photographer Lucy Johnson.


Medieval Sourcebook:

Ibn Battuta: Travels in Asia and Africa 1325-1354


(Site Excerpt) On reaching the city of Tilimsan [Tlemsen], whose sultan at

that time was Abu Tashifin, I found there two ambassadors of the Sultan of

Tunis, who left the city on the same day that I arrived. One of the brethren

having advised me to accompany them, I consulted the will of God in this

matter, and after a stay of three days in the city to procure all that I

needed, I rode after them with all speed. I overtook them at the town of

Miliana, where we stayed ten days, as both ambassadors fell sick on account

of the summer heats. When we set out again, one of them grew worse, and died

after we had stopped for three nights by a stream four miles from Miliana. I

left their party there and pursued my journey, with a company of merchants

from Tunis.


A Medieval Atlas: Maps of Medieval Africa


A list of links to maps of Northern Africa, Europe, Arabia, and the Near



Medieval Sourcebook:

Procopius: The Reconquest of Africa, 534


(Site excerpt) Belisarius, upon reaching Byzantium with Gelimer [last king

of the Vandals, captured by Belisarius in 534] and the Vandals, was counted

worthy to receive such honours, as in former times were assigned to those

generals of the Romans who had won the greatest and most noteworthy

victories. And a period of about six hundred years had now passed since

anyone had attained these honours, except, indeed, Titus and Trajan, and

such other emperors as had led armies against some barbarian nation and had

been victorious. For he displayed the spoils and slaves from the war in the

midst of the city and led a procession which the Romans call a "triumph,"

not, however, in the ancient manner, but going on foot from his own house to

the hippodrome and then again from the barriers [the starting point for the

racers at the open end of the Hippodrome] until he reached the place where

the imperial throne is.


African Civilizations


(Site Excerpt) Axum remained a strong empire and trading power until the

rise of Islam in the seventh century AD. However, because the Axumites had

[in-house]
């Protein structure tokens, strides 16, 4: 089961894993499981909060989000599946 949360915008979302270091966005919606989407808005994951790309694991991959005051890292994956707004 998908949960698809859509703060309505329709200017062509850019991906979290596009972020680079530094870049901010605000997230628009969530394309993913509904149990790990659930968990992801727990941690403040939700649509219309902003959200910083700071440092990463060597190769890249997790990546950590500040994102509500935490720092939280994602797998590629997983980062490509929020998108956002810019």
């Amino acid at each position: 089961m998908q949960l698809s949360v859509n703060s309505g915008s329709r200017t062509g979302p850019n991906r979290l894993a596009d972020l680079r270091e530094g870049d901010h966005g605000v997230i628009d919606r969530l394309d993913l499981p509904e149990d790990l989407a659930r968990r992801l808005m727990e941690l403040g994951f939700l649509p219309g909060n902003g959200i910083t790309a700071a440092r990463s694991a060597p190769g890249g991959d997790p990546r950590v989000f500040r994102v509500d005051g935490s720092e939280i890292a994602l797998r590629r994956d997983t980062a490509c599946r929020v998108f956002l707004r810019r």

sheltered Muhammed's first followers, the Muslims never attempted to

overthrow Axum as they spread across the face of Africa. Even though Axum no

longer served as a center or hub of international trade, it nonetheless

enjoyed good relations with all of its Muslim neighbors. Two Christian

states north of Axum, Maqurra and Alwa, survived until the thirteenth

century when they were finally forced by Muslim migration to become Islamic.

Axum, however, remained untouched by the Islamic movements across Africa.

Because of this, the Ethiopic (or Abyssinian) Church has lasted until the

present day. It is still a Monophysite church and its scriptures and liturgy

are still in Ge'ez


Mali and Songhai


(Site Excerpt) The empire of Mali, which dated from the early thirteenth

century to the late fifteenth century, rose out of what was once the empire

of Ghana. Mali had been a state inside of the Ghanaian empire. After Ghana

fell because of invading forces and internal disputes, Mali rose to

greatness under the leadership of a legendary king named Sundiata, the "Lion

King." Later, another great leader named Mansa Musa extended the empire.

After his death, however, his sons could not hold the empire together. The

smaller states it had conquered broke off, and the empire crumbled.


Medieval Africa 1250-1800 Roland Oliver, Anthony Atmore


This 17 page paper ont he subject requires Acrobat Reader to access.


Early Medieval North Africa


A bibliography


<the end>

Formatting copyright © Mark S. Harris (THLord Stefan li Rous).
All other copyrights are property of the original article and message authors.

Comments to the Editor: stefan at florilegium.org